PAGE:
Every day our fascia and connective tissue is tightening with our daily activities, so the more we work at releasing this tension, the better it is for our long term mobility. Because we’re not affecting the muscles in Yin yoga, there’s no need to incorporate recovery days between practices. You might feel some soreness, but this is perfectly normal.

Most people tend to combine both Yang activities to build strength as well as a couple of Yin classes as part of their weekly fitness routine. I often find that more active people – who find being still a challenge – really benefit from the Yin practice and often say how much they love to be still.

Finding your own yoga path

There’s a lot of information to digest here! Many people start yoga to improve their flexibility or to reduce stress. There are so many different types of yoga that it can be mind boggling where to start. I always say it’s like a menu: taste a few different things and then decide which is your favourite. But always have a varied diet!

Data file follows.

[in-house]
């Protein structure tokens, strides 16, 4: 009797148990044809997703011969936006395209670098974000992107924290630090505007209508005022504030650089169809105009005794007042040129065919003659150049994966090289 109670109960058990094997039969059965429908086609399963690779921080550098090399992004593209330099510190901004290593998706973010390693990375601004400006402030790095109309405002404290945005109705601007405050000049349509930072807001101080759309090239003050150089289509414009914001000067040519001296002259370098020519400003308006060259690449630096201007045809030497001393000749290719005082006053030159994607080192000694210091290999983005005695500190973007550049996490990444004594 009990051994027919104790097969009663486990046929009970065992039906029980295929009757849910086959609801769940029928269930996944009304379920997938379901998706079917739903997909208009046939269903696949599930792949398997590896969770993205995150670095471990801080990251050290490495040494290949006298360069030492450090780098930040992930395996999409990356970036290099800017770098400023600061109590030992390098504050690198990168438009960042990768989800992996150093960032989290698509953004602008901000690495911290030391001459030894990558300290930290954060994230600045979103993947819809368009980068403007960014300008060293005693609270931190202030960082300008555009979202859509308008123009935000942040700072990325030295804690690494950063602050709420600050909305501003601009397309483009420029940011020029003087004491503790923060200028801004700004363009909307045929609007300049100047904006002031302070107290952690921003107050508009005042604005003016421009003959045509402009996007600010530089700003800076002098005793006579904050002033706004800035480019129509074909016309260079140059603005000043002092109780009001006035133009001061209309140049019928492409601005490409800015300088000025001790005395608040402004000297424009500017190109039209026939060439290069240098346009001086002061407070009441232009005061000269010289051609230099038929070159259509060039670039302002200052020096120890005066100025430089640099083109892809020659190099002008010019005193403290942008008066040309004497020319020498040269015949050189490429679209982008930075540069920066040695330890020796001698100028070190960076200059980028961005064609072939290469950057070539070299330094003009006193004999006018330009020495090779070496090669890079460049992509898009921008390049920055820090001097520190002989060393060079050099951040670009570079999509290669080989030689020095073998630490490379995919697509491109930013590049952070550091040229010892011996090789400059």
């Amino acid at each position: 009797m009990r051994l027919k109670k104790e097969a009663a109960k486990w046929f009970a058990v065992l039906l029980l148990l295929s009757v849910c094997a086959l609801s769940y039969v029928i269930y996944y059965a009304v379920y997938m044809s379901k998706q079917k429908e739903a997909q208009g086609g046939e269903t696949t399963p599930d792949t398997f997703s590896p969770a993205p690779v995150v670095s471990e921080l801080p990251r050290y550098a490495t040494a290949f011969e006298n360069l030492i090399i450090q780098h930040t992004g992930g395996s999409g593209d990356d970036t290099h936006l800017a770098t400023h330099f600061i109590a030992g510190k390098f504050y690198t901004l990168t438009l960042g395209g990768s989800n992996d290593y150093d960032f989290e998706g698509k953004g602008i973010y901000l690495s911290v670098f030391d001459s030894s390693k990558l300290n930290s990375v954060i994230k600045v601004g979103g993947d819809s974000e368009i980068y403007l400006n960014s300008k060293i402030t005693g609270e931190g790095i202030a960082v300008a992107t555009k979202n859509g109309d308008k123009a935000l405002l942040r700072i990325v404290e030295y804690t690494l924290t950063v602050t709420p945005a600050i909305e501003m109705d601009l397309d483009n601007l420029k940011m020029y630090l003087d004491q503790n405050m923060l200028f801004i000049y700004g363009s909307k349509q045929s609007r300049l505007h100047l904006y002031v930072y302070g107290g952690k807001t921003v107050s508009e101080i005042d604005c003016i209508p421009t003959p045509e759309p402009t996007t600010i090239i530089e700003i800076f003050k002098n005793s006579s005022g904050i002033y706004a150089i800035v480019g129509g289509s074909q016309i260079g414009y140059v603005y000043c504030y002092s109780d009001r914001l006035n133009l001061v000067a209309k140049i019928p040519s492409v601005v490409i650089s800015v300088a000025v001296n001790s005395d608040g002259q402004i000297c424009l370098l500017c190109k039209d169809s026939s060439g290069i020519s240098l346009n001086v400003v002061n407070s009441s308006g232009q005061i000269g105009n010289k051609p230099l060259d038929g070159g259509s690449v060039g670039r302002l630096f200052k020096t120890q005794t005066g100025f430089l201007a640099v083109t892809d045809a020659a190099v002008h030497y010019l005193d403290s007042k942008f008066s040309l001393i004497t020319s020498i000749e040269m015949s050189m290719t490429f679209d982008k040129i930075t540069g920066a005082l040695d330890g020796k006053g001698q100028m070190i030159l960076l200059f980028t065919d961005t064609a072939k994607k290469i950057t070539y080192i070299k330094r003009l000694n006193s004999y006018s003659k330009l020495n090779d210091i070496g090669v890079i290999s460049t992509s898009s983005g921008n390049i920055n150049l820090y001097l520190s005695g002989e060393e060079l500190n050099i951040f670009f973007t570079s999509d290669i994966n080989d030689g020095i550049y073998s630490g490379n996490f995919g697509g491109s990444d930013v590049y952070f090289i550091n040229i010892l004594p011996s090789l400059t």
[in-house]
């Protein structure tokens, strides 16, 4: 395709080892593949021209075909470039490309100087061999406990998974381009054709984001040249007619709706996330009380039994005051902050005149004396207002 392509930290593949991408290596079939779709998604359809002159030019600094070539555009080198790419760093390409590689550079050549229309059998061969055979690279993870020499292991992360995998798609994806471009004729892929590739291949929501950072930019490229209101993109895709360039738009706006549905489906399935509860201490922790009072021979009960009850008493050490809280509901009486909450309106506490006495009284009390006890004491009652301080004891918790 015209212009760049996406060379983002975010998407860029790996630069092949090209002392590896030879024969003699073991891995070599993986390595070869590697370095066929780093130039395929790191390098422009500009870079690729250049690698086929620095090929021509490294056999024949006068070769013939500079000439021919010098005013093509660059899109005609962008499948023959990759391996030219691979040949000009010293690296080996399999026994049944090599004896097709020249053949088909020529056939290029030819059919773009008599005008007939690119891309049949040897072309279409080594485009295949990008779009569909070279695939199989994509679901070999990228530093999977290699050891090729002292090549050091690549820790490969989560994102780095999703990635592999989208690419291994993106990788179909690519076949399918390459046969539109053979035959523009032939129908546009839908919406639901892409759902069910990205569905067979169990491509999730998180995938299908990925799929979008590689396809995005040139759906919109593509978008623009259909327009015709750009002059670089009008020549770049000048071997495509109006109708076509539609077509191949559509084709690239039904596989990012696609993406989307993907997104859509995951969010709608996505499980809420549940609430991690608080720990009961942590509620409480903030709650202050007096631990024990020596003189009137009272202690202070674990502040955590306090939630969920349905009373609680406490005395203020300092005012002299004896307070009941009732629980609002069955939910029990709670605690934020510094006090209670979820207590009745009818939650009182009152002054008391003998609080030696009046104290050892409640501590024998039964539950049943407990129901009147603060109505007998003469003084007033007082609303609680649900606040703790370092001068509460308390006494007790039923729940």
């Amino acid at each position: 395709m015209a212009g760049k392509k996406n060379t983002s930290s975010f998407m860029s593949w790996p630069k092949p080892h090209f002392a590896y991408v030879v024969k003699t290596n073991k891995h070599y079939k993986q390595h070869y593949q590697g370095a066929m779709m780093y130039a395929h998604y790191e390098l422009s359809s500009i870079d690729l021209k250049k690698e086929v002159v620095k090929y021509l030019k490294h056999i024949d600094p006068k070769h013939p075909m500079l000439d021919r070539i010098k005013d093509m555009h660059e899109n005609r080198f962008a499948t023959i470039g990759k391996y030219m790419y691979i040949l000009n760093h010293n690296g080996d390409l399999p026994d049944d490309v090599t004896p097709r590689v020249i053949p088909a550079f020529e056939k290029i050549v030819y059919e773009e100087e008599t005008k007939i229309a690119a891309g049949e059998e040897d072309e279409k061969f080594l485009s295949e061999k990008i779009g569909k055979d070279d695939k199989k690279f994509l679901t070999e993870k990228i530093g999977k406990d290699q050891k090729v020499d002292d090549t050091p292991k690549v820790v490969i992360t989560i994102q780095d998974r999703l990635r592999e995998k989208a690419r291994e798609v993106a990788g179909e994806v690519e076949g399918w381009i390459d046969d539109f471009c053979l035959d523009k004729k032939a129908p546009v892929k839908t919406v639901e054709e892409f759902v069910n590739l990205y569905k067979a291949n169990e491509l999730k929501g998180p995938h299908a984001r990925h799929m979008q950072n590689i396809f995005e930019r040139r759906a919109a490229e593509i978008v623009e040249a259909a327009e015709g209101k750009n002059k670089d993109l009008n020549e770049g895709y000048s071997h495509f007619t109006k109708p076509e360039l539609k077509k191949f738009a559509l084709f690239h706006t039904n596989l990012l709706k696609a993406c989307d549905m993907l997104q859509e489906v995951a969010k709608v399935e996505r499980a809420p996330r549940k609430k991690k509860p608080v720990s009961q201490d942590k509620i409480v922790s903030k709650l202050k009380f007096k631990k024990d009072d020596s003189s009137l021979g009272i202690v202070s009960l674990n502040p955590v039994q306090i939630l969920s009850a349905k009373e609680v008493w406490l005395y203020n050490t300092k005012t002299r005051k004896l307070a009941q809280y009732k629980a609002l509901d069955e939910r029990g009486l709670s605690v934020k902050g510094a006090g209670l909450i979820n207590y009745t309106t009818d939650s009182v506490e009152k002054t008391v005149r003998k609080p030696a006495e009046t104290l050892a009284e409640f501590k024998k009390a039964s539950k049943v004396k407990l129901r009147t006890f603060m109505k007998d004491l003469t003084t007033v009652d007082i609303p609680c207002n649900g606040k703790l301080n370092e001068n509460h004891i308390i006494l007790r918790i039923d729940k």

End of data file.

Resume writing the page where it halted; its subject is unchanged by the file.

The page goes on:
For me, I just happened to connect with a great Yin teacher, which is why I’ve continued to focus on Yin along with Rope yoga. Discovering Yin yoga has been life changing for me. The benefits have been improved mobility but also, more importantly, to create a much calmer mind, to reduce stress and anxiety and to make peace with some traumatic experiences in my life.

Along the way, I’ve loved diving deeper into the Yin practice and I love sharing it with others too. If, at the end of one of my classes, you leave with a feeling of greater ease physically, mentally and emotionally, you will have fulfilled my ultimate purpose.